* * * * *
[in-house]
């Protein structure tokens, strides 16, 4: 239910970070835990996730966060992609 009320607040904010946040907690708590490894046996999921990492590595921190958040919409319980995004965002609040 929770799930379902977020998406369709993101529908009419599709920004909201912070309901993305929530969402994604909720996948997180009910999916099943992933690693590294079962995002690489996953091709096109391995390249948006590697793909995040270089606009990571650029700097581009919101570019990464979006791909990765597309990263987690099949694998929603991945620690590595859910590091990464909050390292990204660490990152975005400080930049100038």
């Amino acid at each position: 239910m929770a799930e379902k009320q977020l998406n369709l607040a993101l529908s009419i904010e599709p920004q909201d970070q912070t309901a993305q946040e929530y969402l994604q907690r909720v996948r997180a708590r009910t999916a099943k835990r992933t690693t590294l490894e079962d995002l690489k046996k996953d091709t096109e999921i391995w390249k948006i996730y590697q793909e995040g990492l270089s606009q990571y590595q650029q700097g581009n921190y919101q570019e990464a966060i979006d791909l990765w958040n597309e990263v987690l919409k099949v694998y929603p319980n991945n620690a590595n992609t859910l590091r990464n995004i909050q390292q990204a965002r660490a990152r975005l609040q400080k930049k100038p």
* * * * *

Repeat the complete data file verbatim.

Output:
[in-house]
């Protein structure tokens, strides 16, 4: 239910970070835990996730966060992609 009320607040904010946040907690708590490894046996999921990492590595921190958040919409319980995004965002609040 929770799930379902977020998406369709993101529908009419599709920004909201912070309901993305929530969402994604909720996948997180009910999916099943992933690693590294079962995002690489996953091709096109391995390249948006590697793909995040270089606009990571650029700097581009919101570019990464979006791909990765597309990263987690099949694998929603991945620690590595859910590091990464909050390292990204660490990152975005400080930049100038």
């Amino acid at each position: 239910m929770a799930e379902k009320q977020l998406n369709l607040a993101l529908s009419i904010e599709p920004q909201d970070q912070t309901a993305q946040e929530y969402l994604q907690r909720v996948r997180a708590r009910t999916a099943k835990r992933t690693t590294l490894e079962d995002l690489k046996k996953d091709t096109e999921i391995w390249k948006i996730y590697q793909e995040g990492l270089s606009q990571y590595q650029q700097g581009n921190y919101q570019e990464a966060i979006d791909l990765w958040n597309e990263v987690l919409k099949v694998y929603p319980n991945n620690a590595n992609t859910l590091r990464n995004i909050q390292q990204a965002r660490a990152r975005l609040q400080k930049k100038p």